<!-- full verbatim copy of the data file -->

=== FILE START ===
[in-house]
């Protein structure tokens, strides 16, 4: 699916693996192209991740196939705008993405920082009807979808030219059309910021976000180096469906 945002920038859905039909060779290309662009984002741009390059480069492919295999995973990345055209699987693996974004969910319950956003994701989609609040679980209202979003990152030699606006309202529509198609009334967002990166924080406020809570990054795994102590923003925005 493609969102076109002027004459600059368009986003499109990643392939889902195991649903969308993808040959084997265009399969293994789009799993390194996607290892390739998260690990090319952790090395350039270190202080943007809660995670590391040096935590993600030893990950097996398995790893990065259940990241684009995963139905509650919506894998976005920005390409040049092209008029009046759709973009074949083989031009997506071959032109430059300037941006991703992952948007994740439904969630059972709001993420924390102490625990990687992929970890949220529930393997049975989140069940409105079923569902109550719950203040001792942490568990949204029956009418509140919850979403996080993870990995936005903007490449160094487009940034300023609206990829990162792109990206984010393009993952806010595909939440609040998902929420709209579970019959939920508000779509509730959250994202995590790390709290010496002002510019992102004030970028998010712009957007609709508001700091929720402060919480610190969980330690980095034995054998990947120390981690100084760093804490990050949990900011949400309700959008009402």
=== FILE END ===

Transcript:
[in-house]
């Protein structure tokens, strides 16, 4: 699916693996192209991740196939705008993405920082009807979808030219059309910021976000180096469906 945002920038859905039909060779290309662009984002741009390059480069492919295999995973990345055209699987693996974004969910319950956003994701989609609040679980209202979003990152030699606006309202529509198609009334967002990166924080406020809570990054795994102590923003925005 493609969102076109002027004459600059368009986003499109990643392939889902195991649903969308993808040959084997265009399969293994789009799993390194996607290892390739998260690990090319952790090395350039270190202080943007809660995670590391040096935590993600030893990950097996398995790893990065259940990241684009995963139905509650919506894998976005920005390409040049092209008029009046759709973009074949083989031009997506071959032109430059300037941006991703992952948007994740439904969630059972709001993420924390102490625990990687992929970890949220529930393997049975989140069940409105079923569902109550719950203040001792942490568990949204029956009418509140919850979403996080993870990995936005903007490449160094487009940034300023609206990829990162792109990206984010393009993952806010595909939440609040998902929420709209579970019959939920508000779509509730959250994202995590790390709290010496002002510019992102004030970028998010712009957007609709508001700091929720402060919480610190969980330690980095034995054998990947120390981690100084760093804490990050949990900011949400309700959008009402």